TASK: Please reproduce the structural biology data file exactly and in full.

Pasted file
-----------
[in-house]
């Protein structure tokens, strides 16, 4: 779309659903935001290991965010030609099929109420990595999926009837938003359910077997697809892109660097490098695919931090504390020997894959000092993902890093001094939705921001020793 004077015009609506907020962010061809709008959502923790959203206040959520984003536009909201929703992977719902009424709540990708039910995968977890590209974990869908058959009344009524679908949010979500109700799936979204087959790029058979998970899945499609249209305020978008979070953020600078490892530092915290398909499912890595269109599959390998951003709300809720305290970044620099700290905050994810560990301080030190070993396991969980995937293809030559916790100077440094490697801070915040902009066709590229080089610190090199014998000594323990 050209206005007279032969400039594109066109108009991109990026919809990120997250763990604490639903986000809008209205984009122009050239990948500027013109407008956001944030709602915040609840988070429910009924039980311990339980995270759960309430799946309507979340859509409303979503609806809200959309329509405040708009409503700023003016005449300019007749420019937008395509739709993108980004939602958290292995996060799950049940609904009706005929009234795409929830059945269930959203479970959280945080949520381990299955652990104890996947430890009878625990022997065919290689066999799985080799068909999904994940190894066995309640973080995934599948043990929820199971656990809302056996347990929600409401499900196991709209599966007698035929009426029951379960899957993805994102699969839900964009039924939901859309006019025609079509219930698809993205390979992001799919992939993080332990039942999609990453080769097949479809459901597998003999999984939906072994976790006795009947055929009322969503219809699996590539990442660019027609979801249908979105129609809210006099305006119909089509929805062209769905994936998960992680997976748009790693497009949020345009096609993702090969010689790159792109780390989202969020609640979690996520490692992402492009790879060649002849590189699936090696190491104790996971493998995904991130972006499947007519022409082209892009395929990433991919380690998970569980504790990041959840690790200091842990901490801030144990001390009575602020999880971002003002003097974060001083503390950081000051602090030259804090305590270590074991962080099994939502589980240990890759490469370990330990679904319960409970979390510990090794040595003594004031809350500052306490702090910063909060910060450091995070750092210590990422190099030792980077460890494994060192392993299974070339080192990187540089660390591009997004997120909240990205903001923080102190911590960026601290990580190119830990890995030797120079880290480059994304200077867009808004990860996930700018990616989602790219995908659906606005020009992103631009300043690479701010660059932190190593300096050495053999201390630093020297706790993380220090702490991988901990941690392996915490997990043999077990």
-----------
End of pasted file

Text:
[in-house]
């Protein structure tokens, strides 16, 4: 779309659903935001290991965010030609099929109420990595999926009837938003359910077997697809892109660097490098695919931090504390020997894959000092993902890093001094939705921001020793 004077015009609506907020962010061809709008959502923790959203206040959520984003536009909201929703992977719902009424709540990708039910995968977890590209974990869908058959009344009524679908949010979500109700799936979204087959790029058979998970899945499609249209305020978008979070953020600078490892530092915290398909499912890595269109599959390998951003709300809720305290970044620099700290905050994810560990301080030190070993396991969980995937293809030559916790100077440094490697801070915040902009066709590229080089610190090199014998000594323990 050209206005007279032969400039594109066109108009991109990026919809990120997250763990604490639903986000809008209205984009122009050239990948500027013109407008956001944030709602915040609840988070429910009924039980311990339980995270759960309430799946309507979340859509409303979503609806809200959309329509405040708009409503700023003016005449300019007749420019937008395509739709993108980004939602958290292995996060799950049940609904009706005929009234795409929830059945269930959203479970959280945080949520381990299955652990104890996947430890009878625990022997065919290689066999799985080799068909999904994940190894066995309640973080995934599948043990929820199971656990809302056996347990929600409401499900196991709209599966007698035929009426029951379960899957993805994102699969839900964009039924939901859309006019025609079509219930698809993205390979992001799919992939993080332990039942999609990453080769097949479809459901597998003999999984939906072994976790006795009947055929009322969503219809699996590539990442660019027609979801249908979105129609809210006099305006119909089509929805062209769905994936998960992680997976748009790693497009949020345009096609993702090969010689790159792109780390989202969020609640979690996520490692992402492009790879060649002849590189699936090696190491104790996971493998995904991130972006499947007519022409082209892009395929990433991919380690998970569980504790990041959840690790200091842990901490801030144990001390009575602020999880971002003002003097974060001083503390950081000051602090030259804090305590270590074991962080099994939502589980240990890759490469370990330990679904319960409970979390510990090794040595003594004031809350500052306490702090910063909060910060450091995070750092210590990422190099030792980077460890494994060192392993299974070339080192990187540089660390591009997004997120909240990205903001923080102190911590960026601290990580190119830990890995030797120079880290480059994304200077867009808004990860996930700018990616989602790219995908659906606005020009992103631009300043690479701010660059932190190593300096050495053999201390630093020297706790993380220090702490991988901990941690392996915490997990043999077990």